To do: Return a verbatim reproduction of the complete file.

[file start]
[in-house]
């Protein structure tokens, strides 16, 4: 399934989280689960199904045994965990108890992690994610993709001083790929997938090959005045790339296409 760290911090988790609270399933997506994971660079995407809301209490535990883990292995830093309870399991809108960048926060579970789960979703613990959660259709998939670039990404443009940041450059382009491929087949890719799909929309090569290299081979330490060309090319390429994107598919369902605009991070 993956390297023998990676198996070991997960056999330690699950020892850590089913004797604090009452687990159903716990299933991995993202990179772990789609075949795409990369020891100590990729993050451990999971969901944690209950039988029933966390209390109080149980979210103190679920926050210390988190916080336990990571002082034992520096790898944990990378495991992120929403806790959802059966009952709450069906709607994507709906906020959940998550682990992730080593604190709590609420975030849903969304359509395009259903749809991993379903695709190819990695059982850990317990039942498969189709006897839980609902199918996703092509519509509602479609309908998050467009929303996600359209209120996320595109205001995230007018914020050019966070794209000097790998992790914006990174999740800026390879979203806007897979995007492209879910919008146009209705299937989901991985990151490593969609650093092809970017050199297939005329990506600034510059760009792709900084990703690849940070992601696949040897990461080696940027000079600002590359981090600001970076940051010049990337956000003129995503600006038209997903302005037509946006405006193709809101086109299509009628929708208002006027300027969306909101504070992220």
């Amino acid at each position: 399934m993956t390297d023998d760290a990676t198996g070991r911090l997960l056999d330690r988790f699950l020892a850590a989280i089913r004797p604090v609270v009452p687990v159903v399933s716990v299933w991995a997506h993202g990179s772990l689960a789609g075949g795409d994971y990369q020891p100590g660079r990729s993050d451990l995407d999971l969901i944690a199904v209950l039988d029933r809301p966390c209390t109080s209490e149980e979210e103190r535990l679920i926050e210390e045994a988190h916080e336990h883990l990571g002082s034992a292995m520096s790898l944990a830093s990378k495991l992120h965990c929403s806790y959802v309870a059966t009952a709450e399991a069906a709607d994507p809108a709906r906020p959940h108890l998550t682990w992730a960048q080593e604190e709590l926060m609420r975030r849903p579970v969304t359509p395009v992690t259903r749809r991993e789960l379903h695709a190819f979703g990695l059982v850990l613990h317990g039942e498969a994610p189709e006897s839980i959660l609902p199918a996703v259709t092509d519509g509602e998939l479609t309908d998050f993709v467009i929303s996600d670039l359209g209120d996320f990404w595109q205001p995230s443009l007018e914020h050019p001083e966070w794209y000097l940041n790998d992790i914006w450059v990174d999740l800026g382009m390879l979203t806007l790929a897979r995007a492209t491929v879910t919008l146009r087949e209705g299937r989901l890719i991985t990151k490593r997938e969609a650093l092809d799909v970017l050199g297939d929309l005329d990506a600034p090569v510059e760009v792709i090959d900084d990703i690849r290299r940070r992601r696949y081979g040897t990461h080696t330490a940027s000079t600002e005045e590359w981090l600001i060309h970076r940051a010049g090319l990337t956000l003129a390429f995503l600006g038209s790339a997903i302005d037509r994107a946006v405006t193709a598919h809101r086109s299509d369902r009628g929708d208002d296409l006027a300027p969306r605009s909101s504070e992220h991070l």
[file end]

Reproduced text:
[in-house]
């Protein structure tokens, strides 16, 4: 399934989280689960199904045994965990108890992690994610993709001083790929997938090959005045790339296409 760290911090988790609270399933997506994971660079995407809301209490535990883990292995830093309870399991809108960048926060579970789960979703613990959660259709998939670039990404443009940041450059382009491929087949890719799909929309090569290299081979330490060309090319390429994107598919369902605009991070 993956390297023998990676198996070991997960056999330690699950020892850590089913004797604090009452687990159903716990299933991995993202990179772990789609075949795409990369020891100590990729993050451990999971969901944690209950039988029933966390209390109080149980979210103190679920926050210390988190916080336990990571002082034992520096790898944990990378495991992120929403806790959802059966009952709450069906709607994507709906906020959940998550682990992730080593604190709590609420975030849903969304359509395009259903749809991993379903695709190819990695059982850990317990039942498969189709006897839980609902199918996703092509519509509602479609309908998050467009929303996600359209209120996320595109205001995230007018914020050019966070794209000097790998992790914006990174999740800026390879979203806007897979995007492209879910919008146009209705299937989901991985990151490593969609650093092809970017050199297939005329990506600034510059760009792709900084990703690849940070992601696949040897990461080696940027000079600002590359981090600001970076940051010049990337956000003129995503600006038209997903302005037509946006405006193709809101086109299509009628929708208002006027300027969306909101504070992220």
């Amino acid at each position: 399934m993956t390297d023998d760290a990676t198996g070991r911090l997960l056999d330690r988790f699950l020892a850590a989280i089913r004797p604090v609270v009452p687990v159903v399933s716990v299933w991995a997506h993202g990179s772990l689960a789609g075949g795409d994971y990369q020891p100590g660079r990729s993050d451990l995407d999971l969901i944690a199904v209950l039988d029933r809301p966390c209390t109080s209490e149980e979210e103190r535990l679920i926050e210390e045994a988190h916080e336990h883990l990571g002082s034992a292995m520096s790898l944990a830093s990378k495991l992120h965990c929403s806790y959802v309870a059966t009952a709450e399991a069906a709607d994507p809108a709906r906020p959940h108890l998550t682990w992730a960048q080593e604190e709590l926060m609420r975030r849903p579970v969304t359509p395009v992690t259903r749809r991993e789960l379903h695709a190819f979703g990695l059982v850990l613990h317990g039942e498969a994610p189709e006897s839980i959660l609902p199918a996703v259709t092509d519509g509602e998939l479609t309908d998050f993709v467009i929303s996600d670039l359209g209120d996320f990404w595109q205001p995230s443009l007018e914020h050019p001083e966070w794209y000097l940041n790998d992790i914006w450059v990174d999740l800026g382009m390879l979203t806007l790929a897979r995007a492209t491929v879910t919008l146009r087949e209705g299937r989901l890719i991985t990151k490593r997938e969609a650093l092809d799909v970017l050199g297939d929309l005329d990506a600034p090569v510059e760009v792709i090959d900084d990703i690849r290299r940070r992601r696949y081979g040897t990461h080696t330490a940027s000079t600002e005045e590359w981090l600001i060309h970076r940051a010049g090319l990337t956000l003129a390429f995503l600006g038209s790339a997903i302005d037509r994107a946006v405006t193709a598919h809101r086109s299509d369902r009628g929708d208002d296409l006027a300027p969306r605009s909101s504070e992220h991070l």